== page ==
Several of the holes on this course are technical and challenging enough that they would be signature holes on most courses, but here, they are the standard. Not that the holes blur together, but they are just all that hard, so no single one sticks out. Holes one and two are quite hard to start off with, but this course never switches to autopilot.
Cons: While most of the wooded holes are tricky and quite interesting, the open holes in the field area, including the two 600ft ones, are all wide open and pretty boring. They are just that, long open holes, with no intrigue and little strategy. To me, it feels like this course has a few too many of that type of hole. Distance prevails on this course. blah.
Signage. After driving around the park trying to figure out where to park, I found hole 3. I looked and didn't find hole 1 or 2, not realizing they were across the street. There is no course map at the start, and the first two holes being separate from the rest of the course was a bit confusing. Plus, Tee 1 is hidden behind the tired-looking tennis courts without any signs or arrows pointing towards it.
The tee signs are simply posts with a neat leaf decal and the hole number on them, nothing else. This got frustrating after the first few holes, since I was sometimes not sure where the next teepad was, or what basket to shoot on, especially once I got out into the field, where you can see about 4 different baskets, none of which are numbered.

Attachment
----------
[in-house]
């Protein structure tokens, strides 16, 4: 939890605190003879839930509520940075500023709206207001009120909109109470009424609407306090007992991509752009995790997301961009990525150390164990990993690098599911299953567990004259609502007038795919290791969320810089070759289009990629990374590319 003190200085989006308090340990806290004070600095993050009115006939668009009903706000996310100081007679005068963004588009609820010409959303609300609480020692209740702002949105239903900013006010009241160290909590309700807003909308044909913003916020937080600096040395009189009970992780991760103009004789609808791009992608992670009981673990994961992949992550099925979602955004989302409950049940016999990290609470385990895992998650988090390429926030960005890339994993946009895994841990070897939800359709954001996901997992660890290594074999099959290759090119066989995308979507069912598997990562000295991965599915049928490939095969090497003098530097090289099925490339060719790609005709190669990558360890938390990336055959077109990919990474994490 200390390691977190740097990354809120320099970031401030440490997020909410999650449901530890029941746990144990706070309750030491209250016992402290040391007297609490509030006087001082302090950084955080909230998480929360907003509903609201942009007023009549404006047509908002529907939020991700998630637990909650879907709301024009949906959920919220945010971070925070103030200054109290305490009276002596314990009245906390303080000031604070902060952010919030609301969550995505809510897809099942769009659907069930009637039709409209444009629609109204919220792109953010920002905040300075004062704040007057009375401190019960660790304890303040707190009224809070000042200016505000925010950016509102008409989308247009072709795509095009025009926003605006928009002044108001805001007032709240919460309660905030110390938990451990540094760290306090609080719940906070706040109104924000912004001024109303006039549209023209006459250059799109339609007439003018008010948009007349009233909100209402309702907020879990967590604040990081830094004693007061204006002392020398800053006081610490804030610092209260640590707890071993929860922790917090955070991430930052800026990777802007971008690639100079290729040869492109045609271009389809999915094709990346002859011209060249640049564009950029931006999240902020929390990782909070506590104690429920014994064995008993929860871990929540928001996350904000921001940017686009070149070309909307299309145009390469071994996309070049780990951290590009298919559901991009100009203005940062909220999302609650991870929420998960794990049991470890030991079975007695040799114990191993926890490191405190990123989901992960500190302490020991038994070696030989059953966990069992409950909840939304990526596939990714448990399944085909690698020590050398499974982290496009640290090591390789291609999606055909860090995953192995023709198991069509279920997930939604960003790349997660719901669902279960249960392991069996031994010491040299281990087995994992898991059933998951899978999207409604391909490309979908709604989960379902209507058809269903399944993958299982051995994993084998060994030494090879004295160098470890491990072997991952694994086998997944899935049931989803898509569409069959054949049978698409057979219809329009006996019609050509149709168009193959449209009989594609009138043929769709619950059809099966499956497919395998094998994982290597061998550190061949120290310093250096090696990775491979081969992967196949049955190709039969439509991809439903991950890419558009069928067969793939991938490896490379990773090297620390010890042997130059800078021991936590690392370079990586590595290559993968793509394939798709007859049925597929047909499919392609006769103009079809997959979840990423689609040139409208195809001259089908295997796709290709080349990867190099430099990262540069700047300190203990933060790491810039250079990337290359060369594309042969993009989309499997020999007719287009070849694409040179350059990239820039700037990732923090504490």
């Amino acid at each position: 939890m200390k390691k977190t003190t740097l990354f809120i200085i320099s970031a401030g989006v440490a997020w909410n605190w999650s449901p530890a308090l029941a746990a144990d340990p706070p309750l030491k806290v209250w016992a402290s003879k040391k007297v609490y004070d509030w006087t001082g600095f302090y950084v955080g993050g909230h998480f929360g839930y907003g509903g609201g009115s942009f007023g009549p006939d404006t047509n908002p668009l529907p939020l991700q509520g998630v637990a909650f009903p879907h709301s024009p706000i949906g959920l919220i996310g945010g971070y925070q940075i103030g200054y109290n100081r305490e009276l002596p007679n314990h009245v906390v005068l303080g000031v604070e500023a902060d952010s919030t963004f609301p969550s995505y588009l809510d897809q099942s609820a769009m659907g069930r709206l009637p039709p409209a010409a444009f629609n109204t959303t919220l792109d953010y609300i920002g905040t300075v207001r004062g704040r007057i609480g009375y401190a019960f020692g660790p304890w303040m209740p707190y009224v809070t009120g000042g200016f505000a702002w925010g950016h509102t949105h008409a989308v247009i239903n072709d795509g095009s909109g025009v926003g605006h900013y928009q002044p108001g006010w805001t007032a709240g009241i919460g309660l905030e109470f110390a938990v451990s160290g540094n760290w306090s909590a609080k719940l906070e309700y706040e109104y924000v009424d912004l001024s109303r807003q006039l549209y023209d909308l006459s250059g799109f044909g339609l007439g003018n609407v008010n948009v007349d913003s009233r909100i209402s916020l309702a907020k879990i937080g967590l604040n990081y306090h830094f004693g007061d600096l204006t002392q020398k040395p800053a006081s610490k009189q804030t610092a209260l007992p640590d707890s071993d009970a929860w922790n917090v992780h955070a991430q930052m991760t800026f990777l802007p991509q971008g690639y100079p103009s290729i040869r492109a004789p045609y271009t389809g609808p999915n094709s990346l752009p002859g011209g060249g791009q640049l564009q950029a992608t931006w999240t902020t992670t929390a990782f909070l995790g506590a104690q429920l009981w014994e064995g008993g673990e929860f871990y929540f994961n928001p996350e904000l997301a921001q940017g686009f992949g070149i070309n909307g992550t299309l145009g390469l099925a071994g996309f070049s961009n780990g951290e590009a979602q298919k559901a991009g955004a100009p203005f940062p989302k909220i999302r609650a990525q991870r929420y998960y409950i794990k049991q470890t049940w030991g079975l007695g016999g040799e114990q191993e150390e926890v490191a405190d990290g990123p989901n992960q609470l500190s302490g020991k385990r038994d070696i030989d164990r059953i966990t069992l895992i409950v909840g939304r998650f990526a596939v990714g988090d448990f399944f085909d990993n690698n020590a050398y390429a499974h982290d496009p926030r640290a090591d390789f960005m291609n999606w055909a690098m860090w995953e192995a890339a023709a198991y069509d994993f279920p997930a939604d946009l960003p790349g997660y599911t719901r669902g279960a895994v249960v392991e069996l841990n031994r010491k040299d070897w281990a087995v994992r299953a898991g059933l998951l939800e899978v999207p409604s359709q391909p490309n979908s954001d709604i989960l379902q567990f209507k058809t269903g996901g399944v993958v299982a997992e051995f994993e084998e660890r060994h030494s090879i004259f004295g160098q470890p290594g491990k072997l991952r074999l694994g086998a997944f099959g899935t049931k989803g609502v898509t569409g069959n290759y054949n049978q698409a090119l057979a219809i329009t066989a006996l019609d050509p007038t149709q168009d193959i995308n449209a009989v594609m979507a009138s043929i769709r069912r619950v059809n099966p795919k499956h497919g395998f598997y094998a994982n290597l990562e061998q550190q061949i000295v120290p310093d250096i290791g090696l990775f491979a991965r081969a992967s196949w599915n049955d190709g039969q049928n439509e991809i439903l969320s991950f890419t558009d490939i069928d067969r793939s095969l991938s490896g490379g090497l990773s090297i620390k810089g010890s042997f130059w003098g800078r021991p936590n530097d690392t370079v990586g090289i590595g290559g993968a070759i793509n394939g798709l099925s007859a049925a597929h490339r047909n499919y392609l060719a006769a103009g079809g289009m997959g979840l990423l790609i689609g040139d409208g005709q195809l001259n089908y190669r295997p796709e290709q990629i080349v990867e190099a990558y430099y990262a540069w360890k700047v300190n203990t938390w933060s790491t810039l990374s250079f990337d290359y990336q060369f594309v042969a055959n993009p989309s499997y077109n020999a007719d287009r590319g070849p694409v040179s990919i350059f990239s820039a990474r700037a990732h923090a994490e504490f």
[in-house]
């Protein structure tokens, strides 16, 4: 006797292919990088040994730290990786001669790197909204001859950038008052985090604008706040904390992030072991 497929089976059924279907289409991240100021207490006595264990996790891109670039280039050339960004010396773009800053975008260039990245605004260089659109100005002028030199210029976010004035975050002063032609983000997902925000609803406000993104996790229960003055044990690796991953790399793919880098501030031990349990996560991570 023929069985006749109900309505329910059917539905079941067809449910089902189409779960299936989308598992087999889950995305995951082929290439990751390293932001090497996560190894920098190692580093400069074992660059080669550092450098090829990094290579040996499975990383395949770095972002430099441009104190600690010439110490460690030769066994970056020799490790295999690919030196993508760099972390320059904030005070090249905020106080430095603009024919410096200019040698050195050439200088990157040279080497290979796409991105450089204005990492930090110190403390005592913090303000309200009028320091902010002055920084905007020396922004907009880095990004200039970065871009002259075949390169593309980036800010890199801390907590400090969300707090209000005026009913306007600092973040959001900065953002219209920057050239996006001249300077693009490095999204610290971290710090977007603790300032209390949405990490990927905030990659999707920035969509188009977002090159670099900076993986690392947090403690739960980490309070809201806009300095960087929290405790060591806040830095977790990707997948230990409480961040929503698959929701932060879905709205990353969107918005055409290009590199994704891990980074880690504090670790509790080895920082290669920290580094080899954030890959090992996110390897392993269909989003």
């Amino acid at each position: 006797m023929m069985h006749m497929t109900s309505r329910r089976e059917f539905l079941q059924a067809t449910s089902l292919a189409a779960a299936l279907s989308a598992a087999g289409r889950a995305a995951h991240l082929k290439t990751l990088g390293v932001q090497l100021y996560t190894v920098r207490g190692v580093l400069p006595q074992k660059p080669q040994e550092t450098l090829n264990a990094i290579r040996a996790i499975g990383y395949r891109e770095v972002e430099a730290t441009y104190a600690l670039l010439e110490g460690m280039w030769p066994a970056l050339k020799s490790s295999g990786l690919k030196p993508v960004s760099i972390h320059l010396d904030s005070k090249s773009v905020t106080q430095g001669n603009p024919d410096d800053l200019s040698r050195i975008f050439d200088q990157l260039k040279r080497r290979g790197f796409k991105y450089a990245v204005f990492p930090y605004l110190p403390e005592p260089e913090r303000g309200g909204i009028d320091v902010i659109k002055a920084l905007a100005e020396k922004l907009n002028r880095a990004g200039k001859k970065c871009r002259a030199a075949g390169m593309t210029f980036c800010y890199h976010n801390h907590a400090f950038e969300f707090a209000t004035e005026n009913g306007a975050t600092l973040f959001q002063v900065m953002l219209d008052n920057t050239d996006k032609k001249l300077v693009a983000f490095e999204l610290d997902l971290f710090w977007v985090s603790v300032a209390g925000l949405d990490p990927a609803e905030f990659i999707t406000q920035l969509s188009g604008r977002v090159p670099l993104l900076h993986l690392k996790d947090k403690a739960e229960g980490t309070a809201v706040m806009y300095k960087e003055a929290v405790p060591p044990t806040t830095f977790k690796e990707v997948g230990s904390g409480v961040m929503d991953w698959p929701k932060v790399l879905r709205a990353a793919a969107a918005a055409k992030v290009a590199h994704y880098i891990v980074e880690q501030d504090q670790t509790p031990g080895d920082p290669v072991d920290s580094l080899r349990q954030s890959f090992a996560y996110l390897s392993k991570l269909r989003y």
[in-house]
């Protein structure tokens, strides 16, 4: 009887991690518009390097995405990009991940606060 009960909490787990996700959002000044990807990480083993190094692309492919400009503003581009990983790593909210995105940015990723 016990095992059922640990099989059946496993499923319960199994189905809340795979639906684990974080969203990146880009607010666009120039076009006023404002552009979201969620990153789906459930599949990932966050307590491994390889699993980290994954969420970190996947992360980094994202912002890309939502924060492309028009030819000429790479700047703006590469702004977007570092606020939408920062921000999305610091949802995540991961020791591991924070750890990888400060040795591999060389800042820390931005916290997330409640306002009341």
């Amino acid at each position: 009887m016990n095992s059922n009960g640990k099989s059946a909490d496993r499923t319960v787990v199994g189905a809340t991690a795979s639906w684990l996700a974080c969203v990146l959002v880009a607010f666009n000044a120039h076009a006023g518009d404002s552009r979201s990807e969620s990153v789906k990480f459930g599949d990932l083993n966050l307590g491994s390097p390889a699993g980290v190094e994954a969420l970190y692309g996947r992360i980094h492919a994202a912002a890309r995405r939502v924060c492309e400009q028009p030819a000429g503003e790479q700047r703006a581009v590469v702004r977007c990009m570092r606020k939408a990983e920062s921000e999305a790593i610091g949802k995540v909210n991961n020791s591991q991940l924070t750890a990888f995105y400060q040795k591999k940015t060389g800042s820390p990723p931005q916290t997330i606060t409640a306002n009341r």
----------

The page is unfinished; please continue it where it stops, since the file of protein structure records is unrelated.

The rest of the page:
(HINT: Shoot at the one furthest to the right first. A few holes later you'll end up shooting at the second from the right basket, then third from the right, and so on.)
I would've liked to have at least known the distances of the holes before throwing, but the signs don't even have that.
Also, the fact that there were only one set of teepads was a bit of a letdown to me. Not that this course needs longer teepads, and every hole is well-designed to be played from the current tees, and I'm not sure you could install short tees that dont just eliminate the fun of these holes (an ailment Beaver Dam suffers from), but the added variety would've added to the replay value.
Also, some of the locals said there were alt pins on at least some holes, some of them EVEN longer than the current placements, which they just use for tournaments. Ok, but it seems like it would be nice if there were even two pin placements they switched it between for regular play as well, like many lesser courses have.
Yes, this course is long, and that does make it tougher. It also has many technical holes, most of which are also longer. This is like a regular course, just stretched. The technical wooded tunnel shots that would be 200ft on most courses are 250+ here (im guessing, since there are no marked distances on the signs), so often 3's evoke a sigh of relief. At even harder courses like Justin Trails Big Brother, you shoot over par on a hole because the holes are technical and difficult, here you shoot over because they are fairly technical and long. There's a difference, and this course uses length almost as a crutch at times (holes 7 & 9)
Another thing to watch out for on this course is drainage. After a rain, this course holds water, and has lots of muddy areas. Even the times I've got in a water hazard after a disc, I'm not sure I got much muddier that I did playing here. There is only standing water in a few bad spots, but the ground is gets soggy everywhere, and clumps on your shoes, if you wear something with grip like hiking boots. It was annoying to scrape off my shoes several times each round, but this is not the worse drainage I've seen on a course (see: Tom Bass, Agnes Moffitt, TC Jester - Houston, TX)